Looking At The Wrong Side Of An Airplane

Posted by on Sep 18, 2009 in Leadership | One Comment

The title and opening sentence for this MSN article (http://tr.im/inflightwifi) says:

In the Air, Wi-Fi Gets a Ho-Hum Reception

The good: Air travelers love Wi-Fi. The bad: They don’t like having to pay for it.

I would like to lend my professional opinion to this topic:

DUH.

Correct me if I’m wrong, but doesn’t this seem like common sense?

To understand what’s happening here, I think we have to look at this from each of the two points of view — 1) from the company’s perspective and 2) from the customer’s viewpoint.

First, let’s take a look at this idea from the airline’s perspective. People like wi-fi, and people have to fly. Our business isn’t doing so hot, so if we install wi-fi on our planes we can make some extra money by charging the passengers to use it.

On the surface, not a bad idea, really. All those things are true.

Unfortunately, even though they’re true — they don’t matter.

To understand why they don’t matter, let’s pretend I’m a common coach passenger. I’ve followed the bizarre rights of passage that accompany an airport terminal, allowed myself to be herded like a sullen, obedient American cow into this cramped metal tube and discovered my preordained place in Row 25, Seat B. I stumble on what we’ll call an “oversized” individual, already snoring against the window (and spilling onto what is clearly — half, at least — MY armrest) and an inconsolable child in Row 26, Seat B who is, apparently, for some reason, not happy to see me. I spent more than I wanted to for a plane ticket months ago and was just charged another $25 just to carry my own clothes onboard the same plane I’m on because my 4 oz. Pantene is clearly some kind of plastic explosive. My shoes still don’t feel quite right since I tied them in such a hurry trying to get out of the way of the angry TSA agent stacking gray plastic bins. I sit down on the dingy blue-ish cloth seats designed solely for my discomfort and check my email on my phone. By the time “it’s safe to use my electronic devices,” my 2 hour flight has dwindled to less than an hour and a half of usable surfing time. Should I spend another $12-15 paying for wi-fi? No, I’m pretty sure I can wait to check my email until the wheels touch the ground and my phone goes back on.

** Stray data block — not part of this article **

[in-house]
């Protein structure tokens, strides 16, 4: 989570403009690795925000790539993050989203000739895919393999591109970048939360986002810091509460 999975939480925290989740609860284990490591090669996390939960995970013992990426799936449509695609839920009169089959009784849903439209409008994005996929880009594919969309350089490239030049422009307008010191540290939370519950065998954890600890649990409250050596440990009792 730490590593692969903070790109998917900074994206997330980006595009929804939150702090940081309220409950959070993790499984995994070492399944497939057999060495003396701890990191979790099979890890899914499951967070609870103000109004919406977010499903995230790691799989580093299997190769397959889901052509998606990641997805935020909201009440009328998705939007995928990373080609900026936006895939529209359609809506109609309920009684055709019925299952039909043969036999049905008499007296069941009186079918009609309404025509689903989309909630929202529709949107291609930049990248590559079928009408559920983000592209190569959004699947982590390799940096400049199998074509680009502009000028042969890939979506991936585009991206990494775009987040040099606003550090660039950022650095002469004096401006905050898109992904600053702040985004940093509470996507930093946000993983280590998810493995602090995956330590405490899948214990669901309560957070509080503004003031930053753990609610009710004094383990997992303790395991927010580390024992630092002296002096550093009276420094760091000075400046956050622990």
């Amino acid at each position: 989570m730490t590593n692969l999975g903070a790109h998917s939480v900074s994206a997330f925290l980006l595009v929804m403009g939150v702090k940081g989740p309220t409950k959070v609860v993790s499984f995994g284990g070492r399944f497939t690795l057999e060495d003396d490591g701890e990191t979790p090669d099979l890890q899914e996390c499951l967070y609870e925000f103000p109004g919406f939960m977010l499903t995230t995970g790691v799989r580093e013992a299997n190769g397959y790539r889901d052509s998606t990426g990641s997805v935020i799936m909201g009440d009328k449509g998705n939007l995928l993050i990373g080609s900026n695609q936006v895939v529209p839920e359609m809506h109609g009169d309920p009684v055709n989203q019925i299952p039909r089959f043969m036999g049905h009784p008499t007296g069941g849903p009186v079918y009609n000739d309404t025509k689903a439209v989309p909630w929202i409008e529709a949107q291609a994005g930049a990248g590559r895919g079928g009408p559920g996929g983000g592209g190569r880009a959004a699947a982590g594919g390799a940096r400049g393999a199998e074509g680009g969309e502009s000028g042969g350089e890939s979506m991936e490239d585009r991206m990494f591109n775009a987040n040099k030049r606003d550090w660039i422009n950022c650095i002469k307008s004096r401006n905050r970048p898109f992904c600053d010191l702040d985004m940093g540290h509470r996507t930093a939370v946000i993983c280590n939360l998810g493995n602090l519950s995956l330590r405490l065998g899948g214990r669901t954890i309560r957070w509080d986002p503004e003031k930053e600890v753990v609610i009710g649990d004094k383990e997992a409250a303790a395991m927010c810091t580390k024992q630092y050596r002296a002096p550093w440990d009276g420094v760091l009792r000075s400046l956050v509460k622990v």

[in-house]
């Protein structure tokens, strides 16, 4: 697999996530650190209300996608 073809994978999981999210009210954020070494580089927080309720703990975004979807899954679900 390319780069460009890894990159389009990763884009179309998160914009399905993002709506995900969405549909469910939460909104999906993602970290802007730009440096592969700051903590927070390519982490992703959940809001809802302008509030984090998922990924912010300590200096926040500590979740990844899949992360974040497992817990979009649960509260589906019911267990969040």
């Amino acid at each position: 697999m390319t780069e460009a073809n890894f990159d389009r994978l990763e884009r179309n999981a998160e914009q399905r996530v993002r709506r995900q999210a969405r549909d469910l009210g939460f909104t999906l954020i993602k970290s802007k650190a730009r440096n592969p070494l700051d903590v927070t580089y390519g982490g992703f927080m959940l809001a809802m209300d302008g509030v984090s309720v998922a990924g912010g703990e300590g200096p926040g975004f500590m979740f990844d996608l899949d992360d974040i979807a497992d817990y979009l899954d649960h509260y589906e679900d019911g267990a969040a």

Slightly hyperbolic, sure, but probably only slightly (I didn’t even mention the rude agents behind the counters!).

It’s a fairly common organizational tale: introducing benefits that seemed like a good idea in the strategy meeting but customers don’t actually find value in. At least, not enough value to pay for.

I told my friend Joel about this article and at first he was excited: “They’re installing wi-fi on airplanes!?” Then immediately he was put out: “…but I’d have to pay for it?”

Because we are already connected everywhere else for no extra money through our cell phones, for most of us it just doesn’t make sense to pay for it on a flight.

The way I see it, offering FREE wi-fi could be a decent selling point for an airline, and a small competitive advantage (particularly now, when no one is doing it). It would be a small silver lining on what is normally a rather dreary and energy-consuming experience.

Here’s the question I really can’t figure out: when some of these airlines are experimenting with charging $1 for wi-fi (seriously, it’s in the article), why not just build another dollar into my ticket price on the front end and let me THINK it’s free?? You get your dollar AND I get something of value that actually adds to my perception of your brand!

//

If you liked that post, then try these…

Sir Ken Robinson On Thinking Differently by Josh Allan Dykstra on March 12th, 2012

Why Value Is King & ‘Departments’ Should Die by Josh Allan Dykstra on February 28th, 2011

Recognizing A Revolution by Josh Allan Dykstra on April 25th, 2011

1 Comment

  1. Jolene
    September 21, 2009

    did you channel my travel experiences? hehe. i think this issue brings up issues we see with the whole “economy of google” and how we’ve become used to certain things being free, especially certain elements of technology.

    Reply

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